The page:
Paying people to stop AIDS

In Malawi, where more than one in ten people are HIV positive, people were paid to get tested.  The cash incentives increased the number of people getting tested. “This makes a significant difference because sexually active, HIV-positive people who know their status are three times more likely to purchase condoms and thus prevent the further spread of the disease.” Another study posits that young women, who were randomly selected to receive between $1 and $5 per month, were more likely to attend school and avoid sex with older men. Throwing money at a problem may help after all.

How driving destroys virginity

The Saudi government famously bans women from driving, arguing that permitting such mobility would constitute an “end of virginity”. Women drivers would apparently “provoke a surge in prostitution, pornography, homosexuality, and divorce” and lead to a serious shortage of virgins in the kingdom – Allah forbid.

Cash (and refrigerators) for babies

Russia, which is experiencing one of the most dramatic population declines in the world, has opted to pay people to have kids. For a while, the government was paying women almost $10,000 to have a second child and President/Prime Minister/President again Putin has pledged over $53 billion to boost birthrates. In one province, the government encouraged all employers to give a “family communication” holiday to facilitate the baby making, 9 months before Russia Day. Those lucky women who were able to deliver on Russia Day were awarded various prizes including fridges, washing machines and…a new car!!!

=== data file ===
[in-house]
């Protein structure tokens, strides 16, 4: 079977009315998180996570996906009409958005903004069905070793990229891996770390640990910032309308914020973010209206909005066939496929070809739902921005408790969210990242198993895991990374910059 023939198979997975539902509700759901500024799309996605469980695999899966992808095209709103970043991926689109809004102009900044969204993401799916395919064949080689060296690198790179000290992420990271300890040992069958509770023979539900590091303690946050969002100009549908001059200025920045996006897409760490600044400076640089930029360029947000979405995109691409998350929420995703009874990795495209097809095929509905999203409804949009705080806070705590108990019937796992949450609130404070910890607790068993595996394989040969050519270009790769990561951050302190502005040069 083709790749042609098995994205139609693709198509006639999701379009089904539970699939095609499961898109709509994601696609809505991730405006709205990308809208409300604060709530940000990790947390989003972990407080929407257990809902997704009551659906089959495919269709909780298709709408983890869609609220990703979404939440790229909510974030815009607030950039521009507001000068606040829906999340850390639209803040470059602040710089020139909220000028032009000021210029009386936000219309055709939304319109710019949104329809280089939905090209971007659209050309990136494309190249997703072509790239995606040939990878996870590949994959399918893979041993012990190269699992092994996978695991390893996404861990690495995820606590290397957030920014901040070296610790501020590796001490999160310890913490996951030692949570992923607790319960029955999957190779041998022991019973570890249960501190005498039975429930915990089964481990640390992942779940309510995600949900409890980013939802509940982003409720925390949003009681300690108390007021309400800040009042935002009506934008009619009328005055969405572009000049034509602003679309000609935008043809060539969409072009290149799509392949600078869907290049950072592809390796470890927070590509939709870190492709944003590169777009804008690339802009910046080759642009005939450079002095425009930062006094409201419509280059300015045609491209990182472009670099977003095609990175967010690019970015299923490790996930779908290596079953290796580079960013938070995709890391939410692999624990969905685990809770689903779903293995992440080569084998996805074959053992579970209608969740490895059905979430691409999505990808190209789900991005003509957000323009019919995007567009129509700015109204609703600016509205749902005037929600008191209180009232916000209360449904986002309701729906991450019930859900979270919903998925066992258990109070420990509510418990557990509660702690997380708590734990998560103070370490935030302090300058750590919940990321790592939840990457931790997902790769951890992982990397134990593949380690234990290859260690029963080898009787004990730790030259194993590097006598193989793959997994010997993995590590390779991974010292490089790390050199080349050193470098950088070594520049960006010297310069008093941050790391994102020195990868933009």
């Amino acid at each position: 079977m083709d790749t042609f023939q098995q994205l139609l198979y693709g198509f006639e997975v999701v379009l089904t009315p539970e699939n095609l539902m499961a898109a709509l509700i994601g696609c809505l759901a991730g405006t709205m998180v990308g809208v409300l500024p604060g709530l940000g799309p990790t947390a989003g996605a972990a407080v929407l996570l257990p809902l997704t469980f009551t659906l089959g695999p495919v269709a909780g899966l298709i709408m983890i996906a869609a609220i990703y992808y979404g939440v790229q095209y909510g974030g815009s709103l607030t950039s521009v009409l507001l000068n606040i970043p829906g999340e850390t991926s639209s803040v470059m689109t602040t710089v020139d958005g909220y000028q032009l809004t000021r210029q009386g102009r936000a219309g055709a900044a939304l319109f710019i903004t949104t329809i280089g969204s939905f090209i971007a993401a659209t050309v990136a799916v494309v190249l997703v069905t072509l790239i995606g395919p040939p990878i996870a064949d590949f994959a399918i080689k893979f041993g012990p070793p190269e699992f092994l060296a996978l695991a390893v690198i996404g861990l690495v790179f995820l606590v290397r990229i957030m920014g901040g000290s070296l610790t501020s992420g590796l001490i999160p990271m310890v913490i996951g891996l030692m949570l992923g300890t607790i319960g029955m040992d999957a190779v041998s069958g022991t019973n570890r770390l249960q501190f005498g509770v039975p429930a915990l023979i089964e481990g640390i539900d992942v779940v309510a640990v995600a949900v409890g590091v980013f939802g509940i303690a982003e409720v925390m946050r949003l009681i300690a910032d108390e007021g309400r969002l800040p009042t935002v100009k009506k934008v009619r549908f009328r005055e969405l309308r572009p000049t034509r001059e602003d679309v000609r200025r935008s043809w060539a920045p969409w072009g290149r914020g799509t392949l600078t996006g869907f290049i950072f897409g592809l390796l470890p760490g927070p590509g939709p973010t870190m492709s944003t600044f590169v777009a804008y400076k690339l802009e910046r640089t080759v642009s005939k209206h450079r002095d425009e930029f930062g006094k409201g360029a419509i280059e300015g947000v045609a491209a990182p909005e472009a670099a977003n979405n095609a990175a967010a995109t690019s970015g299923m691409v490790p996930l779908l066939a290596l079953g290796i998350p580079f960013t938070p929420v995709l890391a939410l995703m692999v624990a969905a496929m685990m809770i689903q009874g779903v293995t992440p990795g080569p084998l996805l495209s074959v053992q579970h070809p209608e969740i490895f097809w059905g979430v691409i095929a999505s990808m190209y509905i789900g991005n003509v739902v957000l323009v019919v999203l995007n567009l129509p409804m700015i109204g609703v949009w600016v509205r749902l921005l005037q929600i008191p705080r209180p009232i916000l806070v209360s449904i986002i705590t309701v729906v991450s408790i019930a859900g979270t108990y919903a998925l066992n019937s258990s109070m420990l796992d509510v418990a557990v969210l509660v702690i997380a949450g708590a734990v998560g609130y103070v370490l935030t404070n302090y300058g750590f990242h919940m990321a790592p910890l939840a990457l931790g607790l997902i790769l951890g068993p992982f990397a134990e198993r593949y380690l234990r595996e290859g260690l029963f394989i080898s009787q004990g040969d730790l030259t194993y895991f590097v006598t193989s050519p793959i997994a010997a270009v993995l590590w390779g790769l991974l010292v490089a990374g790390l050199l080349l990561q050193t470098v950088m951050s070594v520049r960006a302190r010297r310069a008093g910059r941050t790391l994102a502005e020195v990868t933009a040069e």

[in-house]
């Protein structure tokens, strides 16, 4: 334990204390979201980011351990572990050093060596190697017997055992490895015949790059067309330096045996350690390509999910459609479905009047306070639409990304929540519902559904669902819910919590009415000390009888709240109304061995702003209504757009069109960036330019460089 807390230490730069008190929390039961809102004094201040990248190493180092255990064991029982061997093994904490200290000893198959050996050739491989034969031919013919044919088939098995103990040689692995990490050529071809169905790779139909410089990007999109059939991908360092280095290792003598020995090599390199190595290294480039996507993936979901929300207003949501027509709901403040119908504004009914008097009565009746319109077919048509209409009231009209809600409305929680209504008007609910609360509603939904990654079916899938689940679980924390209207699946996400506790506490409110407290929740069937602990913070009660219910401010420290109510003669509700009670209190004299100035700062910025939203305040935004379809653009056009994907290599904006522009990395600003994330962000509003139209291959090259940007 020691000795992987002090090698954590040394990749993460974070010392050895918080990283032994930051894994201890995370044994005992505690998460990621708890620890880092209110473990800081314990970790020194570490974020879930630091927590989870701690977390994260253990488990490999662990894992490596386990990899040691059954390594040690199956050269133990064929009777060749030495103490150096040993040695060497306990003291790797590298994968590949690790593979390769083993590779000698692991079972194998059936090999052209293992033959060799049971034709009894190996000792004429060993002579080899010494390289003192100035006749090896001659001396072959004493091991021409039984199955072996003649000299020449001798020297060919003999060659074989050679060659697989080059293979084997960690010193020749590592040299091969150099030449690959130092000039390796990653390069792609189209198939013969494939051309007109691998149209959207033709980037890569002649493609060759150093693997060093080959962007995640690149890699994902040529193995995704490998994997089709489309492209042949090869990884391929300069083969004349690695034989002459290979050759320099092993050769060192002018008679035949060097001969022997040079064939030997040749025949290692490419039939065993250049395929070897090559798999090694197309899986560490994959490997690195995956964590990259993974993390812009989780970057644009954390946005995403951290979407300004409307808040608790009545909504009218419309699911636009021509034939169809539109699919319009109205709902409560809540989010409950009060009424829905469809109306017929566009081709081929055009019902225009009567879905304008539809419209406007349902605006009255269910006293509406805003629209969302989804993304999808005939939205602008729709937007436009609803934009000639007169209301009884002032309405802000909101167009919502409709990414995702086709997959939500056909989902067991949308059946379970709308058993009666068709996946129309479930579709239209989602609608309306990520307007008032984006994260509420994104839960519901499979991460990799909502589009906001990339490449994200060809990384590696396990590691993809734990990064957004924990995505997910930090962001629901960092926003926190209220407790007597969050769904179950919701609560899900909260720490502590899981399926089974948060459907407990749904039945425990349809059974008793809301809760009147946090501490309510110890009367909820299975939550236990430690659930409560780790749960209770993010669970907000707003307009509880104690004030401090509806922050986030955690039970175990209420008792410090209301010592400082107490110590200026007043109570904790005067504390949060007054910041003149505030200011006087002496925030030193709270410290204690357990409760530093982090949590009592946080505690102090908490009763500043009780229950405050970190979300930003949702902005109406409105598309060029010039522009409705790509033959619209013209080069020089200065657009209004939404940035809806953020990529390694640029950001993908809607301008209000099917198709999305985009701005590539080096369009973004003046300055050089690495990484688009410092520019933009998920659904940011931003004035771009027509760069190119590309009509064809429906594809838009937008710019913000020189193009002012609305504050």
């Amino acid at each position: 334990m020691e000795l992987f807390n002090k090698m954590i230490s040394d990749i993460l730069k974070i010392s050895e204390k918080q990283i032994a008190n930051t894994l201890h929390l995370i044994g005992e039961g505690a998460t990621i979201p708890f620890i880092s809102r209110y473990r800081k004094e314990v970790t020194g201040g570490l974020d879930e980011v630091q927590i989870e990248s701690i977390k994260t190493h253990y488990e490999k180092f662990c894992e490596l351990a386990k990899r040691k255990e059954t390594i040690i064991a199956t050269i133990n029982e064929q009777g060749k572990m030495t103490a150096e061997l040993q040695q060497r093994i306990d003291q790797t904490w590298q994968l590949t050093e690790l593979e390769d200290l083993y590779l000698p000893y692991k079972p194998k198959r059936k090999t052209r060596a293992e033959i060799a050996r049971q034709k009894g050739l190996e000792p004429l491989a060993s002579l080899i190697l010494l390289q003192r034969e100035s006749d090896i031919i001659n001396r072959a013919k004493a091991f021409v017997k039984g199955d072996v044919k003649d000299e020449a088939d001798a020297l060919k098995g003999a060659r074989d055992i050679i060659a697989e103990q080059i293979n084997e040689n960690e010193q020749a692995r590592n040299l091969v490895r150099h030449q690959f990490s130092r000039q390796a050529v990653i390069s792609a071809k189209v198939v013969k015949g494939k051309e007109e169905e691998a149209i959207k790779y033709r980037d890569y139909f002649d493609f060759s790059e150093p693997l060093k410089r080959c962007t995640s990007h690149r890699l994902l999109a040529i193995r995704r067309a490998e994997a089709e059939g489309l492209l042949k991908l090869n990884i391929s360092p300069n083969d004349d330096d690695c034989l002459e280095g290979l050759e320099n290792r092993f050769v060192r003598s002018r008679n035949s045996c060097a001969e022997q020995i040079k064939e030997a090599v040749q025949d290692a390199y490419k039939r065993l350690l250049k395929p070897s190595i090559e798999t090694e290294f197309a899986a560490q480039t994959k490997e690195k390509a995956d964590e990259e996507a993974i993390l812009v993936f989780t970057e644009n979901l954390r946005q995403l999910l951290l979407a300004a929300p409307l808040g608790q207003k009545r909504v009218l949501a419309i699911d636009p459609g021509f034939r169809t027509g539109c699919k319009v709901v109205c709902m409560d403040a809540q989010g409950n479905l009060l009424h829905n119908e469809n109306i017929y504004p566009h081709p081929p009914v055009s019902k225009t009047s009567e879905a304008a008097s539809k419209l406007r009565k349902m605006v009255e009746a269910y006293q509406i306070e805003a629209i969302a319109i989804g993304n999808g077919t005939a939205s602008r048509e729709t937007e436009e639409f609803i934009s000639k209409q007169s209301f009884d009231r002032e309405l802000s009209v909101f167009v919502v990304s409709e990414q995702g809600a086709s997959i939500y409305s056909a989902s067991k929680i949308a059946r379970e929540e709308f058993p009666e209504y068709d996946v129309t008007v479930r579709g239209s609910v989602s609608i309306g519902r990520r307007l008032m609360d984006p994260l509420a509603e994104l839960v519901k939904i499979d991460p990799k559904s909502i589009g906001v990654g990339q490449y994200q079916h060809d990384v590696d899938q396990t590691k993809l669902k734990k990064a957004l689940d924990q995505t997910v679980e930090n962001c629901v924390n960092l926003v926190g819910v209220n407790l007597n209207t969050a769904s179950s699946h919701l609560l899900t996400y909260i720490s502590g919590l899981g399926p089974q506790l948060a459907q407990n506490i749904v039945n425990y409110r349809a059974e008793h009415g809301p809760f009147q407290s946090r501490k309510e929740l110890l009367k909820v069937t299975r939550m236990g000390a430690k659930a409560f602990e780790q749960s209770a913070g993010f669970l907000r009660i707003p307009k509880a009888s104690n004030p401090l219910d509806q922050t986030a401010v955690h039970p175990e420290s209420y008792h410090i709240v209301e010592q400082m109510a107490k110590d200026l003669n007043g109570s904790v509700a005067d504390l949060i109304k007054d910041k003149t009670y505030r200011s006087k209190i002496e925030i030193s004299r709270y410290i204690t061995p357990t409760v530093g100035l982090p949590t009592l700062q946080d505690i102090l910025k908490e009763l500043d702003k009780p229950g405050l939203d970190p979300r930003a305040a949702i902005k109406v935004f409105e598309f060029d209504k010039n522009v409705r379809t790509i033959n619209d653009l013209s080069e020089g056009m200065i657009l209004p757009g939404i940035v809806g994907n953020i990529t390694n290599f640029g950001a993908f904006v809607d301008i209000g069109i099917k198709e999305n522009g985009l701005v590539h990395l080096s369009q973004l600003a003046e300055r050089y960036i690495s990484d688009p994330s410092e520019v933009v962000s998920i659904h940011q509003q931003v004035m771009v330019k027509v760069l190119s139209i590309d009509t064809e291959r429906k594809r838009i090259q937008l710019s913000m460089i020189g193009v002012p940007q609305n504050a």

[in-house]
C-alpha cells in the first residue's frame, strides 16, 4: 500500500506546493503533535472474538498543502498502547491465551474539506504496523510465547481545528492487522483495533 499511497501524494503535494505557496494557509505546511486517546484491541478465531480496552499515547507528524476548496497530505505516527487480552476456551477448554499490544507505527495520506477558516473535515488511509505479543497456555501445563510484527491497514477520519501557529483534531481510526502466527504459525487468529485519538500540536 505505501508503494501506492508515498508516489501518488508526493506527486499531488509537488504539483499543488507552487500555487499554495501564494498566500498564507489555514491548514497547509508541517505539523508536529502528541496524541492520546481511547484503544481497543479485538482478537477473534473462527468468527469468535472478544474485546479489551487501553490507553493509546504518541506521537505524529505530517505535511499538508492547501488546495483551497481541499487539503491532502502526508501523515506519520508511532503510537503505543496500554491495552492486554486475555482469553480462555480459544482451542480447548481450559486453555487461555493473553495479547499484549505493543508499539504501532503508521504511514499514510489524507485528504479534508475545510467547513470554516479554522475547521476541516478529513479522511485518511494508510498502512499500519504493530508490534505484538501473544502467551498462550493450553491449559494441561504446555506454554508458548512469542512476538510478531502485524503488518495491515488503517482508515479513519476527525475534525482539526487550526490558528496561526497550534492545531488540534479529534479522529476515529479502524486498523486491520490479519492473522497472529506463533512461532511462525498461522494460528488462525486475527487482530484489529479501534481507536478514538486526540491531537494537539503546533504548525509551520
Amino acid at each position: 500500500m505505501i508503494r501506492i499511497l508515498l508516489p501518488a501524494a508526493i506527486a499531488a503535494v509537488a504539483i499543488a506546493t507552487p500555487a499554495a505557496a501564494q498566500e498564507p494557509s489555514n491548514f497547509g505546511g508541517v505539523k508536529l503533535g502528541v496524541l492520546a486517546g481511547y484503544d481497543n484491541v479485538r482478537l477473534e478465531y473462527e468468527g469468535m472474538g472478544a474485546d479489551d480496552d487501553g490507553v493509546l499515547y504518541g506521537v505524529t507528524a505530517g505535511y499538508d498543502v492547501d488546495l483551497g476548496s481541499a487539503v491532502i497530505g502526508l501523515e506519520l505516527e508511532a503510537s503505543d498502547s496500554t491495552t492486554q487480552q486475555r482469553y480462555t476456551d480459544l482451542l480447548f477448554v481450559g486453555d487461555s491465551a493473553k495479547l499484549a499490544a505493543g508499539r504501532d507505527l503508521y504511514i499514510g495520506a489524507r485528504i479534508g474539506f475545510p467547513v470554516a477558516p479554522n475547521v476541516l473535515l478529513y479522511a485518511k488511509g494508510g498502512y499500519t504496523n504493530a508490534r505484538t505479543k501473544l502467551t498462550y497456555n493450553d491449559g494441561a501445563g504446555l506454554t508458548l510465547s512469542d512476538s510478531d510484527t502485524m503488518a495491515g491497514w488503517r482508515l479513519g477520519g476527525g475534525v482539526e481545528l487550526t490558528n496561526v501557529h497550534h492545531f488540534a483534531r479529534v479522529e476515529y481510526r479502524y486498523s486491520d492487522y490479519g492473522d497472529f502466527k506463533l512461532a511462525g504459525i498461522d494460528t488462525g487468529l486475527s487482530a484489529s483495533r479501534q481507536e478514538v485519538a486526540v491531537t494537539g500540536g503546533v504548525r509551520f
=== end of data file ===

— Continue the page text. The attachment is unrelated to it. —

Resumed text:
Boobs? No thanks

The only country experiencing a more dramatic population implosion than Russia is Japan where a new term, herbivore, has come to denote the sexually indifferent young men who are more concerned with fashion and hobbies than women and career. And given that the Japanese hate immigration more than the Tea Party, the population decline is more pronounced there than probably anywhere else.

Catholicism, machismo and marriage equality

In 2010, Argentina became the first Latin American Country to recognize and perform same-sex marriages. Since then there has been a competition among the region’s tourist hubs to attract LGBT clientele. Mexico City has also legalized same-sex marriages but Rio de Janeiro can boast that a quarter of all its tourists are gay.

State sponsored matchmaking

If you would have guessed that the uptight government of Singapore would be a bad facilitator of institutional romance, you would be correct. The government’s efforts to promote marriage and families through dances, wine tastings, cooking courses, cruises, and romantic movie screenings have failed. According to the CIA World Fact Book, Singapore has the lowest fertility rate in the world.

The great firewall

We already know that the Chinese government is active in blocking Facebook, Youtube, Google Maps and so many other sites on the internet, but they are also active in preventing online pornography. So much so that the state offers cash rewards to informants who rat out agents of online pornographic material. Interestingly, on the anniversary of the Tienanmen protests of 1989, tens of thousands of porn sites were unblocked. I suppose a lot of frustrated young men stayed indoors that day.

Mike Daisey Lied About Apple’s Factory in China

Journalism is part storytelling, but where do we draw the line? Well before what Mike Daisey did to This American Life and Apple.